The 1978 Houston Oilers came into the season looking to break dry spell for their franchise and they moved aggressively draft Heisman Trophy-winning running back Earl Campbell, a hero of the University of Texas. The Oilers, one of the most successful teams in the first years of the AFL when it was founded in 1960, had never made the playoffs since the merger with the NFL in 1970. Campbell made the difference in 1978’s success.
A big bruising runner, with the power of a fullback and the breakaway speed of a halfback, Campbell joined a team that was showing clear signs of progress. The Oilers had winning seasons in two of the previous three years and in 1977 they’d gone 8-6. They aggressively traded up in the draft to get the star runner with the first overall pick and Campbell rushed for 1,450 yards.
The rest of the offense was not exceptional. Dan Pastorini was up and down at quarterback. The receivers were competent—Ken Burroughs had some deep speed, Mike Renfro was a rookie possession receiver and tight end Mike Barber was pretty good—but there was nothing spectacular. There were no Pro Bowlers on the offensive line.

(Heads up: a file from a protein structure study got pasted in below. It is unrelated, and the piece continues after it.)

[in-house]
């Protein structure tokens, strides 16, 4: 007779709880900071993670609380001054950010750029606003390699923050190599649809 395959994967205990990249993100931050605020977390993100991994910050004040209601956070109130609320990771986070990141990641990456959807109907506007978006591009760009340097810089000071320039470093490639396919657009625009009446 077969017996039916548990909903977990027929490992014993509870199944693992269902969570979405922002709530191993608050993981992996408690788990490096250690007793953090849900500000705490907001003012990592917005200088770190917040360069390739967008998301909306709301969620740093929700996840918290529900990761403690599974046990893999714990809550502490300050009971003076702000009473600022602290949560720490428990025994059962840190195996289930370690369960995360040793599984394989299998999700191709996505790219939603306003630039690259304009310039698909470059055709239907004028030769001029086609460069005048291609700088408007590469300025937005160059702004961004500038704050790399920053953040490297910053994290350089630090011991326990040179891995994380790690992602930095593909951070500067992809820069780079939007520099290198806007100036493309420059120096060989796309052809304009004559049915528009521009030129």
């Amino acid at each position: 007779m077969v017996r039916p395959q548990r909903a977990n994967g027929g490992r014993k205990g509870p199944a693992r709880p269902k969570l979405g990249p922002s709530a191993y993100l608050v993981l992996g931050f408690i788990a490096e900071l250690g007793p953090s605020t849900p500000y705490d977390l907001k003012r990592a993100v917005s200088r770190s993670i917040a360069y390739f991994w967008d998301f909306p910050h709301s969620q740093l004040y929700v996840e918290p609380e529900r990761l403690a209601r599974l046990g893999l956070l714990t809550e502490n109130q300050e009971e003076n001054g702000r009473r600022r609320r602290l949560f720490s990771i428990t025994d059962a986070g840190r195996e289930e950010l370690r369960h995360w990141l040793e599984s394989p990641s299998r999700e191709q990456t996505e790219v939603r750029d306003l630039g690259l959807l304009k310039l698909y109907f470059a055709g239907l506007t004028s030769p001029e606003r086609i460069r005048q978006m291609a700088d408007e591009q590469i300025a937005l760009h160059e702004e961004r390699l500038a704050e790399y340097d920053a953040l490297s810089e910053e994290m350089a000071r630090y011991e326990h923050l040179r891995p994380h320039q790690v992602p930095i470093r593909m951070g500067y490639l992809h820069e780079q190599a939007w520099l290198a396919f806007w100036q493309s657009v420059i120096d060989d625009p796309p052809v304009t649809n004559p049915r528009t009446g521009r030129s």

There was more talent defensively, with two Pro Bowlers up front in Curley Culp and Elvin Bethea and another at outside linebacker with Robert Brazile. But there was no game-changer, no defensive equivalent of Campbell and the D finished 16th in the league.
Houston opened the season at the Atlanta Falcons, who would make the postseason for the first time in the Super Bowl era. Campbell rushed for 137 yards, but four turnovers doomed the Oilers in a 20-14 loss.
It looked like the season might get off to a really rough start when Houston fell behind in two consecutive games against bad teams in the Kansas City Chiefs and San Francisco 49ers. Campbell scored two second-half touchdowns to carry the Oilers to a 20-17 win in KC. And a late field goal from Toni Fritsch got Houston past San Fran, 20-19.